I was really inspired by digital toys from my childhood, specifically Pixel Chix, and made it a bucket list item to create one of my own! After researching other digital toys and microcontrollers, I picked my theme to be cozy and created a paper prototype, playtested it, and developed the game using Python and Makecode Arcade. I then altered 3D models, printed them, and painted them to create the tree stump case. Finally, I assembled all the parts and did a bit more playtesting. Professor Johnson guided me and offered valuable feedback at every step, including best practices for assembly and where to acquire the electronic components. His and Professor Honoria Starbuck’s class on Toys and Technology definitely helped set me up on this path as well.
What are you most proud of for this project?
That I followed through the whole process to create something finished and tangible. It’s proof to me that I can do what I set my mind to.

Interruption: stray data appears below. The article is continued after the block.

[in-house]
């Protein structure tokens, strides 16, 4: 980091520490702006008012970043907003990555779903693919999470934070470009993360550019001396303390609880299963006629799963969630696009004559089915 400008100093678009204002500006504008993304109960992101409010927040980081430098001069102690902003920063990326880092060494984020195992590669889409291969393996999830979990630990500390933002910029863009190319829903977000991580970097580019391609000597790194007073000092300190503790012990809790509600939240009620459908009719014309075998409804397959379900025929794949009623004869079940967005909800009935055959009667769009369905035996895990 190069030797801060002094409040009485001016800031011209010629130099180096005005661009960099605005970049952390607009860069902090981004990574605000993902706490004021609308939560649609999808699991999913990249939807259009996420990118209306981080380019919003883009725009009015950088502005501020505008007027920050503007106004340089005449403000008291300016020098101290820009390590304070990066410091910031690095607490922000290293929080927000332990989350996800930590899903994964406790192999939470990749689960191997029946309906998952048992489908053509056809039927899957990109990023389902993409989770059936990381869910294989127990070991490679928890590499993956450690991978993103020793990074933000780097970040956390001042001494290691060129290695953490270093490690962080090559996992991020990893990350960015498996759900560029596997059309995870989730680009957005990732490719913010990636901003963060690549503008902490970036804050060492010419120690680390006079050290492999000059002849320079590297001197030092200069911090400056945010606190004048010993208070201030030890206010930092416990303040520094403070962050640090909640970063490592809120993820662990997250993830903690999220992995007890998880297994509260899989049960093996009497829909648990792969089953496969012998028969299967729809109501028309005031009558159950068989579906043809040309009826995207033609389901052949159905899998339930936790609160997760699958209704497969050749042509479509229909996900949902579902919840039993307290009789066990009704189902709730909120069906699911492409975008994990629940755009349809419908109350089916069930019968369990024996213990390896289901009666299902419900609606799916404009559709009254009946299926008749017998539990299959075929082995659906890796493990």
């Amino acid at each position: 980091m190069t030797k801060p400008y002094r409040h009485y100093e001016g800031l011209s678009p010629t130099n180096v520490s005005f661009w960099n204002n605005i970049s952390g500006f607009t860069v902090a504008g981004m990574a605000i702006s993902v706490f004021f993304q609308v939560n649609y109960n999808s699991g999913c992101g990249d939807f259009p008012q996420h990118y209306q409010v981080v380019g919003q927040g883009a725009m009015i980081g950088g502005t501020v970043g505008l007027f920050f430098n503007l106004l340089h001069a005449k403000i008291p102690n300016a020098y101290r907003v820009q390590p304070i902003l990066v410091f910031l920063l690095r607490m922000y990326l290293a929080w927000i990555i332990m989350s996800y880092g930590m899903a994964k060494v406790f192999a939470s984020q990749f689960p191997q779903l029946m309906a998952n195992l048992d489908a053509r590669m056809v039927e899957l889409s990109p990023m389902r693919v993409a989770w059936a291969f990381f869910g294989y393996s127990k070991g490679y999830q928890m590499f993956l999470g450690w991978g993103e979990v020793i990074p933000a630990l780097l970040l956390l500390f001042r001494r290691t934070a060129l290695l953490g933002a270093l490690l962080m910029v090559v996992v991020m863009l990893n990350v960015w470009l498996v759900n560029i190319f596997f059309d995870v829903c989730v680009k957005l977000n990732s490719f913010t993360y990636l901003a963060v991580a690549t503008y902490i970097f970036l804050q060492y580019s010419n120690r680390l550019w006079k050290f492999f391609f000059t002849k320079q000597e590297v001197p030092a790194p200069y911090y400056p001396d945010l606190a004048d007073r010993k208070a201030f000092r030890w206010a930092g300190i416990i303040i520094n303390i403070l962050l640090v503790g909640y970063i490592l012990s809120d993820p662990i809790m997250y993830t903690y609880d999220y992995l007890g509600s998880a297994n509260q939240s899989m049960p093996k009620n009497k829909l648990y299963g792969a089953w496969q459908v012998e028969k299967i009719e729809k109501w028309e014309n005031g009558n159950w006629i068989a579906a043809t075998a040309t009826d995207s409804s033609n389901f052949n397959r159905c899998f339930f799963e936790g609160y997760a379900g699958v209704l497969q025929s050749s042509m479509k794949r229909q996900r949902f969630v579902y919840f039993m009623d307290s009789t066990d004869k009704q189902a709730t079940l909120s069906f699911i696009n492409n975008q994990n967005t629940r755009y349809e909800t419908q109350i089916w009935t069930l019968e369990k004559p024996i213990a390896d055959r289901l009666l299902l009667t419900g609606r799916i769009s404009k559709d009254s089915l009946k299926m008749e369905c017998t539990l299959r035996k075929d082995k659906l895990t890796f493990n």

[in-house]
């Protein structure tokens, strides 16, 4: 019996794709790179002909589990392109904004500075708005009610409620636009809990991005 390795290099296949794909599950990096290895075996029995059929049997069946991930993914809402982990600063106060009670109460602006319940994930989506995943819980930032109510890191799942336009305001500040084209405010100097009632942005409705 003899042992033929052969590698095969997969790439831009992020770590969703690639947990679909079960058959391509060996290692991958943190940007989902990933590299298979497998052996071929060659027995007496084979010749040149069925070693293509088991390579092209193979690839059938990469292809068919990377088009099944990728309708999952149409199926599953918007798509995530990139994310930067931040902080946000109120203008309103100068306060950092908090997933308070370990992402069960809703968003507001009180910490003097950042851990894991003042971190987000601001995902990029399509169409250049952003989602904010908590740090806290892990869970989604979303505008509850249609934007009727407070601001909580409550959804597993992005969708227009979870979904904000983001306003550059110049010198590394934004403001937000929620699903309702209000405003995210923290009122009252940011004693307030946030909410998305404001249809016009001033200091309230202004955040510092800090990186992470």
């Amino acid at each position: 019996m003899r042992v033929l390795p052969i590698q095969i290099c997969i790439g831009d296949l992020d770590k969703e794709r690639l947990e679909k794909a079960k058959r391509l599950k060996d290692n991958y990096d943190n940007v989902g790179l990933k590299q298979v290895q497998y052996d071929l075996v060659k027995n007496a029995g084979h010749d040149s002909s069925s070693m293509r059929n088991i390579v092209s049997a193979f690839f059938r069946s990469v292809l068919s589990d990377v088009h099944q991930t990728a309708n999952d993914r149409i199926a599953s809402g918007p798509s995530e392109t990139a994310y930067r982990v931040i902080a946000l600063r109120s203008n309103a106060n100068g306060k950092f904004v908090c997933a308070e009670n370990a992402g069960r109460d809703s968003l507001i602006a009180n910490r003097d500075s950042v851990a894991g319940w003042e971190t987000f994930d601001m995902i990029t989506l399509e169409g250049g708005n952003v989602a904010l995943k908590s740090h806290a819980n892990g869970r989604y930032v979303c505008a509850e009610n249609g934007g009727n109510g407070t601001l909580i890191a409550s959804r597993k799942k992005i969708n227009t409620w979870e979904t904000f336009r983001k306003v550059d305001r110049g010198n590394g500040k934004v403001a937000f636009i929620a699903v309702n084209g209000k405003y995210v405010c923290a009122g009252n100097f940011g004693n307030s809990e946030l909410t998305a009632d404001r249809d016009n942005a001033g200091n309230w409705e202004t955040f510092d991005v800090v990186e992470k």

Any tips or advice you have for incoming/current AET Majors that really helped you?
Don’t discredit whatever you learn in your classes. The general workflow for most projects you’ll do is the same and can be applied to anything you decide to create (in fact, it will make your life easier). The knowledge I used to create this project came from all the different classes I took — skills I would not have otherwise learned.
And don’t be afraid to try new things, even within the assignments! Not everything has to be just a game or just an illustration. Find what you want to do and innovate on that.